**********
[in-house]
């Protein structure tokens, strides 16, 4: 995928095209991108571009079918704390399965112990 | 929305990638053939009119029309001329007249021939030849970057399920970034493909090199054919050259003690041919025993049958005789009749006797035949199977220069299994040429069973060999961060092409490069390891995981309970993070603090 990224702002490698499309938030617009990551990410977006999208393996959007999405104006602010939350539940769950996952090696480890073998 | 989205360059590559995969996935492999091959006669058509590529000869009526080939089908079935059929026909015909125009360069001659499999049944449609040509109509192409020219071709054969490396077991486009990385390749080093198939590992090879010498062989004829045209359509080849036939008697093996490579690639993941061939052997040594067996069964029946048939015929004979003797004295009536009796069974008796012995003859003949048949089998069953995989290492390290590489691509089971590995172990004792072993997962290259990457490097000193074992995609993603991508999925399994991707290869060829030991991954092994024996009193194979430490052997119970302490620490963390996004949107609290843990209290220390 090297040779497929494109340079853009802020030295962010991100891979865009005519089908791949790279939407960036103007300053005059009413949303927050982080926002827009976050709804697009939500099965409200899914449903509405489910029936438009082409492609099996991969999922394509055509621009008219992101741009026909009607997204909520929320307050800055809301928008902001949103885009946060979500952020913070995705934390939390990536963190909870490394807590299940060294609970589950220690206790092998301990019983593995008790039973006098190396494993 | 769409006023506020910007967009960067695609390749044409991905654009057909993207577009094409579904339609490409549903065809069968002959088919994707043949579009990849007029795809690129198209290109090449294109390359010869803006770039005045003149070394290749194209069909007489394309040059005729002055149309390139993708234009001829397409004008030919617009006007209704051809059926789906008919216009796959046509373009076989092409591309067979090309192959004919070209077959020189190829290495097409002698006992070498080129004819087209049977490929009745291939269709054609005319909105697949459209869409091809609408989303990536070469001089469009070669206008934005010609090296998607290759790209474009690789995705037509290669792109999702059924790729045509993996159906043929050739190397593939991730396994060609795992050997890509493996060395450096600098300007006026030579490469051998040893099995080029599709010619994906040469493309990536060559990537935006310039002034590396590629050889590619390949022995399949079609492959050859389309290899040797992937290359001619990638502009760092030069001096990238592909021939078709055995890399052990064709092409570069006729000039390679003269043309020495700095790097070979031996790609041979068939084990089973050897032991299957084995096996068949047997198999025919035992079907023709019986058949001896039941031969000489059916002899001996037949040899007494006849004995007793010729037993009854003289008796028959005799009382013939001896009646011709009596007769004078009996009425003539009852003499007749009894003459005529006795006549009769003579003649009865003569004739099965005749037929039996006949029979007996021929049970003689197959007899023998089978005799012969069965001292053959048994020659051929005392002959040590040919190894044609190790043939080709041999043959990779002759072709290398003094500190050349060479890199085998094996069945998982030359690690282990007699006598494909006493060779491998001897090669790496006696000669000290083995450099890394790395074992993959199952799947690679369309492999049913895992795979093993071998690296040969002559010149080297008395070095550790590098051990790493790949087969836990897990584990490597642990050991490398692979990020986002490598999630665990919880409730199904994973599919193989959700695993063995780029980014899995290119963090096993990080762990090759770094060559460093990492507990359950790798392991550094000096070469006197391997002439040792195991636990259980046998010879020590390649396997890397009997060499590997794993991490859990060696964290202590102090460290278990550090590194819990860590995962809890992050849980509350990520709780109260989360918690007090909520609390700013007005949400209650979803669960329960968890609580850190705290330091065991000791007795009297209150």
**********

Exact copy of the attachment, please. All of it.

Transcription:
[in-house]
């Protein structure tokens, strides 16, 4: 995928095209991108571009079918704390399965112990 | 929305990638053939009119029309001329007249021939030849970057399920970034493909090199054919050259003690041919025993049958005789009749006797035949199977220069299994040429069973060999961060092409490069390891995981309970993070603090 990224702002490698499309938030617009990551990410977006999208393996959007999405104006602010939350539940769950996952090696480890073998 | 989205360059590559995969996935492999091959006669058509590529000869009526080939089908079935059929026909015909125009360069001659499999049944449609040509109509192409020219071709054969490396077991486009990385390749080093198939590992090879010498062989004829045209359509080849036939008697093996490579690639993941061939052997040594067996069964029946048939015929004979003797004295009536009796069974008796012995003859003949048949089998069953995989290492390290590489691509089971590995172990004792072993997962290259990457490097000193074992995609993603991508999925399994991707290869060829030991991954092994024996009193194979430490052997119970302490620490963390996004949107609290843990209290220390 090297040779497929494109340079853009802020030295962010991100891979865009005519089908791949790279939407960036103007300053005059009413949303927050982080926002827009976050709804697009939500099965409200899914449903509405489910029936438009082409492609099996991969999922394509055509621009008219992101741009026909009607997204909520929320307050800055809301928008902001949103885009946060979500952020913070995705934390939390990536963190909870490394807590299940060294609970589950220690206790092998301990019983593995008790039973006098190396494993 | 769409006023506020910007967009960067695609390749044409991905654009057909993207577009094409579904339609490409549903065809069968002959088919994707043949579009990849007029795809690129198209290109090449294109390359010869803006770039005045003149070394290749194209069909007489394309040059005729002055149309390139993708234009001829397409004008030919617009006007209704051809059926789906008919216009796959046509373009076989092409591309067979090309192959004919070209077959020189190829290495097409002698006992070498080129004819087209049977490929009745291939269709054609005319909105697949459209869409091809609408989303990536070469001089469009070669206008934005010609090296998607290759790209474009690789995705037509290669792109999702059924790729045509993996159906043929050739190397593939991730396994060609795992050997890509493996060395450096600098300007006026030579490469051998040893099995080029599709010619994906040469493309990536060559990537935006310039002034590396590629050889590619390949022995399949079609492959050859389309290899040797992937290359001619990638502009760092030069001096990238592909021939078709055995890399052990064709092409570069006729000039390679003269043309020495700095790097070979031996790609041979068939084990089973050897032991299957084995096996068949047997198999025919035992079907023709019986058949001896039941031969000489059916002899001996037949040899007494006849004995007793010729037993009854003289008796028959005799009382013939001896009646011709009596007769004078009996009425003539009852003499007749009894003459005529006795006549009769003579003649009865003569004739099965005749037929039996006949029979007996021929049970003689197959007899023998089978005799012969069965001292053959048994020659051929005392002959040590040919190894044609190790043939080709041999043959990779002759072709290398003094500190050349060479890199085998094996069945998982030359690690282990007699006598494909006493060779491998001897090669790496006696000669000290083995450099890394790395074992993959199952799947690679369309492999049913895992795979093993071998690296040969002559010149080297008395070095550790590098051990790493790949087969836990897990584990490597642990050991490398692979990020986002490598999630665990919880409730199904994973599919193989959700695993063995780029980014899995290119963090096993990080762990090759770094060559460093990492507990359950790798392991550094000096070469006197391997002439040792195991636990259980046998010879020590390649396997890397009997060499590997794993991490859990060696964290202590102090460290278990550090590194819990860590995962809890992050849980509350990520709780109260989360918690007090909520609390700013007005949400209650979803669960329960968890609580850190705290330091065991000791007795009297209150």